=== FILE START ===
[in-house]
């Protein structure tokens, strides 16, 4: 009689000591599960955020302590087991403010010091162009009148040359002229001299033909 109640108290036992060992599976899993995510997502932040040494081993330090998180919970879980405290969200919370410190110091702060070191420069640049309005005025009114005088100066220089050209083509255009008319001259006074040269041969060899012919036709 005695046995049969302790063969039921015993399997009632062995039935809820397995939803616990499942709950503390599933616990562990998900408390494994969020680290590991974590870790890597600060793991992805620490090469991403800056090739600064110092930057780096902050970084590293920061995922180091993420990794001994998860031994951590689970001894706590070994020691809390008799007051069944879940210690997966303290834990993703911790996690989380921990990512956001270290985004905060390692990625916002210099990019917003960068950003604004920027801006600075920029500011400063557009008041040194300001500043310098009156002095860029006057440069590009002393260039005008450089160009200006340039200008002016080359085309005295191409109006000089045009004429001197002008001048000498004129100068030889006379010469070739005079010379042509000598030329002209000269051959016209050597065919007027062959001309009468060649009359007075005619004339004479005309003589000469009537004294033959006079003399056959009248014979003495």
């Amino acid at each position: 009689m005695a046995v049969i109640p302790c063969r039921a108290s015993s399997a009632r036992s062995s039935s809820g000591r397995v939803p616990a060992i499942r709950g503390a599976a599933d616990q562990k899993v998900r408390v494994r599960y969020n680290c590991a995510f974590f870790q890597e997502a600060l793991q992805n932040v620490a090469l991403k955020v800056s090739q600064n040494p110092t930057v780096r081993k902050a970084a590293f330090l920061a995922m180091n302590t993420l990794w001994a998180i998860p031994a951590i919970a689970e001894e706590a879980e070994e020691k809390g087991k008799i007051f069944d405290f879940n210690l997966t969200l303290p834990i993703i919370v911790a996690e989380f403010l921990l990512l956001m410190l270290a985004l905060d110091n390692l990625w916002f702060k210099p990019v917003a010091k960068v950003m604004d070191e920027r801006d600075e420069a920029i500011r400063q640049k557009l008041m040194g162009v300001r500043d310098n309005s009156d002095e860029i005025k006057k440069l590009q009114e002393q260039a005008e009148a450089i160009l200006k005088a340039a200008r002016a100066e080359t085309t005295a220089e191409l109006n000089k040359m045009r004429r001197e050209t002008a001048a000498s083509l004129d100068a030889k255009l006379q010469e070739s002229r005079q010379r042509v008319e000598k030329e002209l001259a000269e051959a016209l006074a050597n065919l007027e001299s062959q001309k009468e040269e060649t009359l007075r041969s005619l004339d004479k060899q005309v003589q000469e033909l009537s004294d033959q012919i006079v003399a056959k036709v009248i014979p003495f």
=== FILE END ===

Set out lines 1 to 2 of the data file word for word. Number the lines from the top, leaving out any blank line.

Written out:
[in-house]
């Protein structure tokens, strides 16, 4: 009689000591599960955020302590087991403010010091162009009148040359002229001299033909 109640108290036992060992599976899993995510997502932040040494081993330090998180919970879980405290969200919370410190110091702060070191420069640049309005005025009114005088100066220089050209083509255009008319001259006074040269041969060899012919036709 005695046995049969302790063969039921015993399997009632062995039935809820397995939803616990499942709950503390599933616990562990998900408390494994969020680290590991974590870790890597600060793991992805620490090469991403800056090739600064110092930057780096902050970084590293920061995922180091993420990794001994998860031994951590689970001894706590070994020691809390008799007051069944879940210690997966303290834990993703911790996690989380921990990512956001270290985004905060390692990625916002210099990019917003960068950003604004920027801006600075920029500011400063557009008041040194300001500043310098009156002095860029006057440069590009002393260039005008450089160009200006340039200008002016080359085309005295191409109006000089045009004429001197002008001048000498004129100068030889006379010469070739005079010379042509000598030329002209000269051959016209050597065919007027062959001309009468060649009359007075005619004339004479005309003589000469009537004294033959006079003399056959009248014979003495």